The U.S. emergency response system is the opposite of Israel's top-down structure. There are no national mandates for emergency drills and protocols, even for chemical and biological threats. Instead, local entities develop their own procedures in response to national advisories issued by agencies such as the Department of Homeland Security. The lack of a uniform system results in vast discrepancies in both the conduct and capabilities of various local actors, hindering effective coordination when it is most necessary. Moreover, American emergency responders tend to stick rigidly to the letter of local mandates.

Following Israel's example, national mandates for preparedness measures, such as drills, should be issued and enforced by observers. Neighboring communities can work together to create a much larger safety net than they would have independently in the event of a terrorist attack. Finally, the United States and Israel can learn more from each other if they held periodic meetings of experts to discuss appropriate terrorism response measures.


The British army has learned much from its modern experience in Northern Ireland, which began in 1969 and persisted for nearly thirty years. Although different from the situation faced by the United States today, those experiences provide several relevant lessons.

One such lesson is that it is sometimes better not to respond to force with force. The British could have eliminated all of the Irish Republican Army (IRA) leadership in one fell swoop. Such an action would have led to the organization's military decimation, but it also would have ensured the continuation of the conflict for at least a decade more. Even targeted killings can have negative ramifications -- such as the creation of more militants -- that exceed their tactical value. In the same vein, overwhelming force and force protection measures are not always the best option; sometimes it is better to take on more dangerous operations that minimize civilian casualties.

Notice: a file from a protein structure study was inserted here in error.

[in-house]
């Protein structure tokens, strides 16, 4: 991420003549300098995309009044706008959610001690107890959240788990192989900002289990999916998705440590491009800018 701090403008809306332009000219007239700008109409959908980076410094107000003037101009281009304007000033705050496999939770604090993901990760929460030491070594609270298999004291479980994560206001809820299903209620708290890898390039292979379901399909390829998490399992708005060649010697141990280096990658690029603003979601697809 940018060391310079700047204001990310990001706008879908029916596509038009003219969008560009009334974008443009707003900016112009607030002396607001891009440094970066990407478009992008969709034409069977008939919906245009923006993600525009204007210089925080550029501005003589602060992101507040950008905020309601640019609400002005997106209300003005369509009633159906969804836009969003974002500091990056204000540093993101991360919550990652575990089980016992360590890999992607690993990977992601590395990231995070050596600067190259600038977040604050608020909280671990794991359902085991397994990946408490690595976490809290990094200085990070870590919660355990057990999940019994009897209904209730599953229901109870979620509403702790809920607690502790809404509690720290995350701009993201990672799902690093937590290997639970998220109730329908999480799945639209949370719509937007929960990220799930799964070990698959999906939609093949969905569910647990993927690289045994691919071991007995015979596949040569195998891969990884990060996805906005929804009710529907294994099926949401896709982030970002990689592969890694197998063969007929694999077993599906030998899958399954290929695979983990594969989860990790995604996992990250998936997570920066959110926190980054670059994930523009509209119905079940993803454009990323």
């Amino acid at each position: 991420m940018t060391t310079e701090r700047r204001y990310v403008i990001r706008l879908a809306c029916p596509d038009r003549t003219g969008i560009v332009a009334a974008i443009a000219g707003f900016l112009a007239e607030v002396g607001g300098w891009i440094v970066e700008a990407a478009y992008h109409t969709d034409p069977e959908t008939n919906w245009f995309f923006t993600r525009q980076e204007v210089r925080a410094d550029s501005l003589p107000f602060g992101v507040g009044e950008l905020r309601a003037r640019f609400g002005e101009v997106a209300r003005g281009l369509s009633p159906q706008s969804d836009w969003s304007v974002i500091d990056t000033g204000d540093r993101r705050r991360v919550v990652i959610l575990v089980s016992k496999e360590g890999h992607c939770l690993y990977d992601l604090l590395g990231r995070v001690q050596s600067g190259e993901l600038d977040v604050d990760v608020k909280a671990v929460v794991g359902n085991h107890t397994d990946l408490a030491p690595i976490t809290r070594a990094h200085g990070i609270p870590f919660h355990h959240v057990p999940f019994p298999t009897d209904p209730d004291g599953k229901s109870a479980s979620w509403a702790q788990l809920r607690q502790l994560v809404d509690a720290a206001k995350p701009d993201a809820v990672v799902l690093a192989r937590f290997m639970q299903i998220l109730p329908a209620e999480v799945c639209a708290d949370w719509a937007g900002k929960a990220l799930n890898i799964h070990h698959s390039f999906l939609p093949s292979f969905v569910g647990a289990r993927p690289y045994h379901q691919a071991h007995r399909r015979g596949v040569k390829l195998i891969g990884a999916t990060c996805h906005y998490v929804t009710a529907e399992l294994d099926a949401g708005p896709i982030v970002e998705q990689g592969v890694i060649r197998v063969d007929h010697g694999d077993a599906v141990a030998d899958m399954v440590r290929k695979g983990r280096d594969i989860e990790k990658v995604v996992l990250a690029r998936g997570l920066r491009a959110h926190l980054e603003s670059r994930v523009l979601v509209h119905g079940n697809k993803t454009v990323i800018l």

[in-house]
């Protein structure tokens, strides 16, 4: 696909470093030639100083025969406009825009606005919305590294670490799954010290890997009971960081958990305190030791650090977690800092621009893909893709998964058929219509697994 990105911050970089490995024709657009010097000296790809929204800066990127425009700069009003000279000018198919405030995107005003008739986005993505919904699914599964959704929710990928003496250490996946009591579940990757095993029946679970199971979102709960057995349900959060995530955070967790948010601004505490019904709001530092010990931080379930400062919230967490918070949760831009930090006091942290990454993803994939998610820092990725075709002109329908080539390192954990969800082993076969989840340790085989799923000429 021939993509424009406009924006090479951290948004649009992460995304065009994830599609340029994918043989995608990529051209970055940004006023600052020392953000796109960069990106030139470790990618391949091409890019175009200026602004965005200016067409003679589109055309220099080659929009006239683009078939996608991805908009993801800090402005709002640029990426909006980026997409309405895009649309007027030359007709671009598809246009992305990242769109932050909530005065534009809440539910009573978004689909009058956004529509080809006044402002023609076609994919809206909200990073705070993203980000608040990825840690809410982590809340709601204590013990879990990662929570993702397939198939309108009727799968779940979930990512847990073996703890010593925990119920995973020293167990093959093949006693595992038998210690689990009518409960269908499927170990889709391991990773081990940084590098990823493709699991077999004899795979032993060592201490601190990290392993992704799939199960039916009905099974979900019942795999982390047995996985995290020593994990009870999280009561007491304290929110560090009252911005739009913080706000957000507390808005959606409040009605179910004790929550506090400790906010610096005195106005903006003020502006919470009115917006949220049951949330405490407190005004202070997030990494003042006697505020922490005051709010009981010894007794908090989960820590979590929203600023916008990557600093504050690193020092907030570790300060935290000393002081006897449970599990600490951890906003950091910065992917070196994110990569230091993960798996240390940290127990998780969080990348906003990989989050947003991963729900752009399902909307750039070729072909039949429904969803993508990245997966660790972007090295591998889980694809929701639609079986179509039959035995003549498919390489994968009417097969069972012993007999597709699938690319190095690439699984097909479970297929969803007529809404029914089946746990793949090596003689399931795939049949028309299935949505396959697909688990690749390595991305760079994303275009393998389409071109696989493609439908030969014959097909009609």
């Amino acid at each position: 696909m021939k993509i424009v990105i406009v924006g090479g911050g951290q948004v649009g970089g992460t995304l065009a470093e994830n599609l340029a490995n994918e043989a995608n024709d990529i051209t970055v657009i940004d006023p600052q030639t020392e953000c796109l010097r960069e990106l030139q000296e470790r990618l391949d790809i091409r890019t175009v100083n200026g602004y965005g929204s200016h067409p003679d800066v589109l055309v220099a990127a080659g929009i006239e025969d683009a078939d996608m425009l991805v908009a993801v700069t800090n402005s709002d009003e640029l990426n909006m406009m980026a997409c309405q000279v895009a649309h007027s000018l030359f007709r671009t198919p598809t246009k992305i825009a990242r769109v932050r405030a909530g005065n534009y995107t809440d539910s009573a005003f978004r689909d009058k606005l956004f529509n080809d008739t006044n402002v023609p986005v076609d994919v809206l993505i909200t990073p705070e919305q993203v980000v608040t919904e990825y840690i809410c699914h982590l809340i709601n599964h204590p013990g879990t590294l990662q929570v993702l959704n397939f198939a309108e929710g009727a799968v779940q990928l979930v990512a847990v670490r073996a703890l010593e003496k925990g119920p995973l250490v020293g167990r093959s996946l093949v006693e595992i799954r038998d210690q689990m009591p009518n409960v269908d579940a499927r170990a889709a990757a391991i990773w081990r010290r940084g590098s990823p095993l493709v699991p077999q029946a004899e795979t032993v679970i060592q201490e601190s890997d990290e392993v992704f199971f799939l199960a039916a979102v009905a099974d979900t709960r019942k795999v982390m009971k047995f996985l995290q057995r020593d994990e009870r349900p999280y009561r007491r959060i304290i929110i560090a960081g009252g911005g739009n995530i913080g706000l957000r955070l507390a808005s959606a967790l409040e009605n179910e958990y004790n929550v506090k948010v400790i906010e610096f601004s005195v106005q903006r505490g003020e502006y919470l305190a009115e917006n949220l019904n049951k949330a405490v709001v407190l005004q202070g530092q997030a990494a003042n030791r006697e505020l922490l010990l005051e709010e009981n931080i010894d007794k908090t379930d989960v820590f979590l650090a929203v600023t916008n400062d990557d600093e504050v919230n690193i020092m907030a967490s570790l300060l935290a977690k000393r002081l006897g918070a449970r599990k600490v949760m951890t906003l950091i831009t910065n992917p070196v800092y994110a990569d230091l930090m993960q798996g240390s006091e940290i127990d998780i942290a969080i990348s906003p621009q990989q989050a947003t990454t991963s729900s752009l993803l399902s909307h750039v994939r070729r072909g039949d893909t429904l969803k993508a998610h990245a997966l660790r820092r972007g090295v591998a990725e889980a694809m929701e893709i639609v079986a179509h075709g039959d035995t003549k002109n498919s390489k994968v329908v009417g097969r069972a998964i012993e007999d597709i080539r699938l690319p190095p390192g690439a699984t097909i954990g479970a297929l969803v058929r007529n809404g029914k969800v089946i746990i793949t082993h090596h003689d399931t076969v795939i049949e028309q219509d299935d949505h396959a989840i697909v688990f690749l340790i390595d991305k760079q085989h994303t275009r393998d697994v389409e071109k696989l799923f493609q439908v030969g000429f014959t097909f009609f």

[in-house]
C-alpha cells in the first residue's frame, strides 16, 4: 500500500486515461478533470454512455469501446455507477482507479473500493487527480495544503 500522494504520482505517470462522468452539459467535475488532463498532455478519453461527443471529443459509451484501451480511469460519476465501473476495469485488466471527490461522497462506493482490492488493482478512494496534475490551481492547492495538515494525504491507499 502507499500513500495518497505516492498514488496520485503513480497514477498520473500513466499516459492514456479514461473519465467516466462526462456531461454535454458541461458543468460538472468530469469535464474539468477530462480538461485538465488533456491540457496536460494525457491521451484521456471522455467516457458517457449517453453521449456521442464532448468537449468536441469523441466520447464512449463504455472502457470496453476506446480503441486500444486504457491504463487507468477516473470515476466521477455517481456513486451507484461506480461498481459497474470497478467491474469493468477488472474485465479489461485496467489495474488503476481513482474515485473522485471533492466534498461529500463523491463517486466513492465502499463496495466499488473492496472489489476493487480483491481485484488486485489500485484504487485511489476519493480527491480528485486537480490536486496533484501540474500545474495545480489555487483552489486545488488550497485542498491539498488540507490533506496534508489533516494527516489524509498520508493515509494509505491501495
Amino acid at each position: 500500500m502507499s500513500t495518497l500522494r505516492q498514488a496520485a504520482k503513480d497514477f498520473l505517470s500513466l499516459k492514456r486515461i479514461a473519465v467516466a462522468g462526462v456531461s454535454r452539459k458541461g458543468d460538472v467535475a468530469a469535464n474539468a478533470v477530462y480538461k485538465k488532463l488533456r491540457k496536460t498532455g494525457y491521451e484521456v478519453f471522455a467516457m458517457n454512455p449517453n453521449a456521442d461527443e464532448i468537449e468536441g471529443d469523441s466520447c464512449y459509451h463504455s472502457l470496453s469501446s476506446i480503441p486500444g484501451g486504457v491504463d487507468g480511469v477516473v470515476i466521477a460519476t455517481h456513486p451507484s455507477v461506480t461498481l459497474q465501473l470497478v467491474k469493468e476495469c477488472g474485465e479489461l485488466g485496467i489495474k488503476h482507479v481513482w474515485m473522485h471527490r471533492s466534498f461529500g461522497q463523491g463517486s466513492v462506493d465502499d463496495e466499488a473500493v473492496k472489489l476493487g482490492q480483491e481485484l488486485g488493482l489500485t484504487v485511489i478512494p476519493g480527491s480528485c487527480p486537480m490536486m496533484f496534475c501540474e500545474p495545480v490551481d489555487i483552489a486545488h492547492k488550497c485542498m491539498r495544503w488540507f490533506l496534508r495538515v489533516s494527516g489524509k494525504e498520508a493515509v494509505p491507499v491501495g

Containing the IRA threat depended heavily on intelligence, particularly human intelligence. Well-considered methods are crucial, since blunt instruments tend to alienate members of the home population, who may in turn sympathize in some way with the terrorists. For example, formulaic profiling of individuals based on their appearance or background is ineffective. In addition to alienating innocent citizens who feel they are being discriminated against, it is easily circumvented by terrorist groups, who simply recruit operatives that do not fit the profile. This can be seen in Hamas's use of women and old men to carry out attacks.

At the same time, it is also unwise to strive for absolute political correctness. Israel's large-scale profiling is effective because authorities ask the right questions, targeting a set of suspicious characteristics. Moreover, Israel maintains information on individuals (such as those passing through its international airport), so that once they have satisfactorily demonstrated that they are not a threat, they are unlikely to be subjected to unreasonable hindrances due to profiling at a later date.

Americans should not be in a state of constant fear, but they should be attentive to the existence of a threat so that they can take the appropriate steps in response. In Israel, the first line of defense is the civilian who senses that something is not quite right, and reports a suspicious individual or package to the police. Children learn early to be cognizant of potential threats. Although we cannot prevent every attack, we should nevertheless train ourselves to prevent what we can.

This rapporteur's summary was prepared by Melody Malekan.